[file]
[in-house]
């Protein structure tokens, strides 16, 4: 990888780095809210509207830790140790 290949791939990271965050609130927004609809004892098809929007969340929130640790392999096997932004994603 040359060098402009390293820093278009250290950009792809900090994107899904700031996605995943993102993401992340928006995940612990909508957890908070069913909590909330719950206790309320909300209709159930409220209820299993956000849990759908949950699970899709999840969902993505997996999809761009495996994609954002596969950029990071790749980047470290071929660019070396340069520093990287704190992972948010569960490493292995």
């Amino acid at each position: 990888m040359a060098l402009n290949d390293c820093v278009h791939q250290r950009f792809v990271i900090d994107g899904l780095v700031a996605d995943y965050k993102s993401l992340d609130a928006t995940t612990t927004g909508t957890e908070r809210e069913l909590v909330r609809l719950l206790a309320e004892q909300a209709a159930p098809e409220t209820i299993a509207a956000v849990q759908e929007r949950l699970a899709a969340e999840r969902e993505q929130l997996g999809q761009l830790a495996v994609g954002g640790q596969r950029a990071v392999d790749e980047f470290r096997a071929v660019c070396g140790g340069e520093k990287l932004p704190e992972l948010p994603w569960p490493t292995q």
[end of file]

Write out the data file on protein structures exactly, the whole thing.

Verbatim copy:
[in-house]
């Protein structure tokens, strides 16, 4: 990888780095809210509207830790140790 290949791939990271965050609130927004609809004892098809929007969340929130640790392999096997932004994603 040359060098402009390293820093278009250290950009792809900090994107899904700031996605995943993102993401992340928006995940612990909508957890908070069913909590909330719950206790309320909300209709159930409220209820299993956000849990759908949950699970899709999840969902993505997996999809761009495996994609954002596969950029990071790749980047470290071929660019070396340069520093990287704190992972948010569960490493292995």
């Amino acid at each position: 990888m040359a060098l402009n290949d390293c820093v278009h791939q250290r950009f792809v990271i900090d994107g899904l780095v700031a996605d995943y965050k993102s993401l992340d609130a928006t995940t612990t927004g909508t957890e908070r809210e069913l909590v909330r609809l719950l206790a309320e004892q909300a209709a159930p098809e409220t209820i299993a509207a956000v849990q759908e929007r949950l699970a899709a969340e999840r969902e993505q929130l997996g999809q761009l830790a495996v994609g954002g640790q596969r950029a990071v392999d790749e980047f470290r096997a071929v660019c070396g140790g340069e520093k990287l932004p704190e992972l948010p994603w569960p490493t292995q």